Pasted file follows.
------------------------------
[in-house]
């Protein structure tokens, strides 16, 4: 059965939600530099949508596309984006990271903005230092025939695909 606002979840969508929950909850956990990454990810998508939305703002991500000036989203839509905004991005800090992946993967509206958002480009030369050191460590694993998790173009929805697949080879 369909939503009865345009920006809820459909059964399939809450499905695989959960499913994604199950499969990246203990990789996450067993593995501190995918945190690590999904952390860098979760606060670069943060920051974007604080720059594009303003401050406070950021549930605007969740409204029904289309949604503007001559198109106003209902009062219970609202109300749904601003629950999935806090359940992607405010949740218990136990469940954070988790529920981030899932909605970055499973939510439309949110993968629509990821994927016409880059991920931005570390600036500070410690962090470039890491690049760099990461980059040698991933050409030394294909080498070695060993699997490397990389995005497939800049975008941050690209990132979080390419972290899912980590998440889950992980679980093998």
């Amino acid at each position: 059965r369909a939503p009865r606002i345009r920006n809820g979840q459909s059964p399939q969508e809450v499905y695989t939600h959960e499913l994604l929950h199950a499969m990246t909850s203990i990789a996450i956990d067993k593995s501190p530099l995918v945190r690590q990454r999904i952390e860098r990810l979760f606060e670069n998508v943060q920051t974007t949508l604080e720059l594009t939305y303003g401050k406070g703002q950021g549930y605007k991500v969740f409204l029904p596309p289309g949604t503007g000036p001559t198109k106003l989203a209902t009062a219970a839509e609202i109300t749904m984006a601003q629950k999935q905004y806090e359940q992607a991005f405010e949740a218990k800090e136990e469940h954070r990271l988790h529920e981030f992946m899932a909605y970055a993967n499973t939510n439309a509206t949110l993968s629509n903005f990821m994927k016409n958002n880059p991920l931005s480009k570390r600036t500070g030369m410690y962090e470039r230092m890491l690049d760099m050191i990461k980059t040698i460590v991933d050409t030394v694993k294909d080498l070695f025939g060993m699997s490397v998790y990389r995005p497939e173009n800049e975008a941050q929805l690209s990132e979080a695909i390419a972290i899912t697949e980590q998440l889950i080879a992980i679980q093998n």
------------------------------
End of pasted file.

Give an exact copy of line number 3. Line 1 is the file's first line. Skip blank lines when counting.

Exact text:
């Amino acid at each position: 059965r369909a939503p009865r606002i345009r920006n809820g979840q459909s059964p399939q969508e809450v499905y695989t939600h959960e499913l994604l929950h199950a499969m990246t909850s203990i990789a996450i956990d067993k593995s501190p530099l995918v945190r690590q990454r999904i952390e860098r990810l979760f606060e670069n998508v943060q920051t974007t949508l604080e720059l594009t939305y303003g401050k406070g703002q950021g549930y605007k991500v969740f409204l029904p596309p289309g949604t503007g000036p001559t198109k106003l989203a209902t009062a219970a839509e609202i109300t749904m984006a601003q629950k999935q905004y806090e359940q992607a991005f405010e949740a218990k800090e136990e469940h954070r990271l988790h529920e981030f992946m899932a909605y970055a993967n499973t939510n439309a509206t949110l993968s629509n903005f990821m994927k016409n958002n880059p991920l931005s480009k570390r600036t500070g030369m410690y962090e470039r230092m890491l690049d760099m050191i990461k980059t040698i460590v991933d050409t030394v694993k294909d080498l070695f025939g060993m699997s490397v998790y990389r995005p497939e173009n800049e975008a941050q929805l690209s990132e979080a695909i390419a972290i899912t697949e980590q998440l889950i080879a992980i679980q093998n």